IWT-Peter Ragaert 2002

Modelling microbiological and physiological factors affecting total quality of minimally processed fruits and vegetables

Minimally processed fruits and vegetables are becoming more popular in the last decades because of their good degree of freshness, their convenience, their high nutritional value and their lack of preservatives.
In this project, the focus will be on packaged shredded mixed lettuce and packaged strawberries. The quality of those products is determined by a lot of factors like texture, colour, taste and flavour. All of these quality factors can be measured both sensorial (by means of a trained taste panel) and instrumental (by means of different instruments or methods). Examples of these latter measurements include colorimetry and texturometry (which are physical factors), total acidity, suspended solids and chromatography (HPLC-GC) (which are chemical factors).
During the storage period of the minimally processed fruits and vegetables, the quality is influenced by two major processes: physiological degradation, due to enzymatic activity of the plant tissue itself (such as respiration) and microbiological degradation, due to the presence of different micro-organisms on the plant. These latter are not removed from the tissue during processing because of the minimal handling of the produce such as shredding and washing.
It is the aim of the project to determine the role of these two processes by following the evolution of the different quality factors as mentioned above, both instrumental and sensorial. The focus will be on the behaviour of the different micro-organisms by inoculating them on irradiated packaged shredded mixed lettuce and irradiated packaged strawberries. The evolution of the quality factors will be modelled, as shown in Fig. 1.

As mentioned above, quality will change during storage due to a combination of physiological and microbiological degradation. This is observed by changes in chemical and physical factors (or conditions). These conditions are indicated with X in Fig. 1.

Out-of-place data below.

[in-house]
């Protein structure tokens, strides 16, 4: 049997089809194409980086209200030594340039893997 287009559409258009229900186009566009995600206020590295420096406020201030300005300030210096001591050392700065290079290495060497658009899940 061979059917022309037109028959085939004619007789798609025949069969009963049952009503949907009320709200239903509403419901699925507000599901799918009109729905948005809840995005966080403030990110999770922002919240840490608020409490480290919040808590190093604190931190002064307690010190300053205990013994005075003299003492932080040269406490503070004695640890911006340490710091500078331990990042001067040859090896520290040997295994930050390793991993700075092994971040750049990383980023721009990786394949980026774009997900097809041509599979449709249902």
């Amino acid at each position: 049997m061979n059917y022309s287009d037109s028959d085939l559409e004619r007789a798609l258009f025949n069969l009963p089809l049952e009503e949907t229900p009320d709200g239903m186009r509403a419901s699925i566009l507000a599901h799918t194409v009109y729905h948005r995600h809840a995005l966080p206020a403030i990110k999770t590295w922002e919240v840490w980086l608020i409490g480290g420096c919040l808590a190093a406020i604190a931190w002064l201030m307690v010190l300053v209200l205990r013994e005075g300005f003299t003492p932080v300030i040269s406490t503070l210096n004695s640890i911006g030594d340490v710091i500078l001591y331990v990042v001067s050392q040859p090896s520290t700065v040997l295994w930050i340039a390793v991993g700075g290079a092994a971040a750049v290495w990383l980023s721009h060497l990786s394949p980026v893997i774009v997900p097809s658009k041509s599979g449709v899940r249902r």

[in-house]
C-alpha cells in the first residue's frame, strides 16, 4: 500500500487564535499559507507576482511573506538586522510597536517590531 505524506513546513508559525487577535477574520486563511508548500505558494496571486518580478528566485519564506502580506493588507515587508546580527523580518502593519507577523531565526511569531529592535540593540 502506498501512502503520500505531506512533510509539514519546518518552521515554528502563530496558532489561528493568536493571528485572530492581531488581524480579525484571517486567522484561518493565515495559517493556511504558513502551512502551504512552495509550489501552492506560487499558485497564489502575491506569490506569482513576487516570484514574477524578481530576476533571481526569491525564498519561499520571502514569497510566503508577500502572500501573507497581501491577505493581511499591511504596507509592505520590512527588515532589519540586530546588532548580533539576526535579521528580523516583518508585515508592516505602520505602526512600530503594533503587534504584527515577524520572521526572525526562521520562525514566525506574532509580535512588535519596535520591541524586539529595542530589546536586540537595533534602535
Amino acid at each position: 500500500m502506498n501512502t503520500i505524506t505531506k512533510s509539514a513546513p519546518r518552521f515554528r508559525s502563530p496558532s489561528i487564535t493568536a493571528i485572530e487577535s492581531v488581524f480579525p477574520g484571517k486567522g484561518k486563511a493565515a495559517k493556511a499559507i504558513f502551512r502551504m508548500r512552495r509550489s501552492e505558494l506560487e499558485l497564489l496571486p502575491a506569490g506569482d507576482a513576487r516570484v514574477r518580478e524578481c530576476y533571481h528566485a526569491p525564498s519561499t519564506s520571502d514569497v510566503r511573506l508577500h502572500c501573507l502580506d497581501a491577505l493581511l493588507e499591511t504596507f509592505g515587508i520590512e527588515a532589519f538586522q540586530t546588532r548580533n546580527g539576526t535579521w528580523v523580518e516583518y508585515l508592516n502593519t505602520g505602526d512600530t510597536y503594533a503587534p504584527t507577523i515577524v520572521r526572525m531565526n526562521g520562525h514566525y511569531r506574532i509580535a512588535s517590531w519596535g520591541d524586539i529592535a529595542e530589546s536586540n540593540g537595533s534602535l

The changes of physiological quality can be described as a function of changes of certain physical and chemical conditions (Xp). These conditions are a function of time, temperature, composition of the atmosphere inside the package and the initial value of these conditions, measured on day 0 (Xp,0) (day 0 : packaging day).
The quality is also determined by the behaviour of different micro-organisms, present on the packaged fruit or vegetable. Certain physical and chemical conditions (Xm) will undergo some changes, dependent on the initial value of these conditions (Xm,0) and on the number of micro-organisms. This number is dependent on time, temperature, composition of the atmosphere inside the package and the initial count of micro-organisms, present or inoculated on day 0.
Part of the observed changes of physical and chemical conditions can be described by certain physical, chemical, biological (or microbiological) rules (Xwb: white box). Another part probably will have to be described with empirical rules (Xbb: black box). Time, storage temperature and the atmosphere inside the package will be considered as input of the model.
The measurements of the quality factors (or conditions), as mentioned above, will result in values yi (in the case of instrumental measurements) and in values ys (in the case of sensorial measurements with a trained taste panel). The relation between the conditions and the values is indicated with the outputrelations hi en hs respectively. In this project, the relation between instrumental and sensorial measurements will also be investigated. This is indicated in Fig. 1 with g. By doing so, quality could be predicted in an instrumental way.

In this project, the characterization of the microbiological spoilage will contribute to a better knowledge of the behaviour of the typical microflora of the minimally processed fruits and vegetables, as in the past, little attention has been given to this aspect. By modelling different quality factors, quality of the produce and the time that the produce is still acceptable for consumption are defined more accurate. If one of the factors exceeds a certain limit of acceptance for the consumer, the produce will be disapproved, even if the other quality factors are still acceptable. The relative importance of the different quality factors as perceived by consumers and as measured with both sensorial and instrumental methods will be determined by inquiries to the consumers, which is also a part of this project. This will give better insight in the factors that influence the consumers' perception towards these minimally processed fruits and vegetables.

Project duration: 2002-01-01 - 2005-12-31

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Peter Ragaert
Department of Applied Mathematics, Biometrics and Process Control
Coupure Links 653
9000 Gent
Tel: +32(0)9 264 61 41
Fax: +32(0)9 225 55 10
Email: Peter.Ragaert@ugent.be

Last update: 01 december 2008, webmaster@biomath.ugent.be

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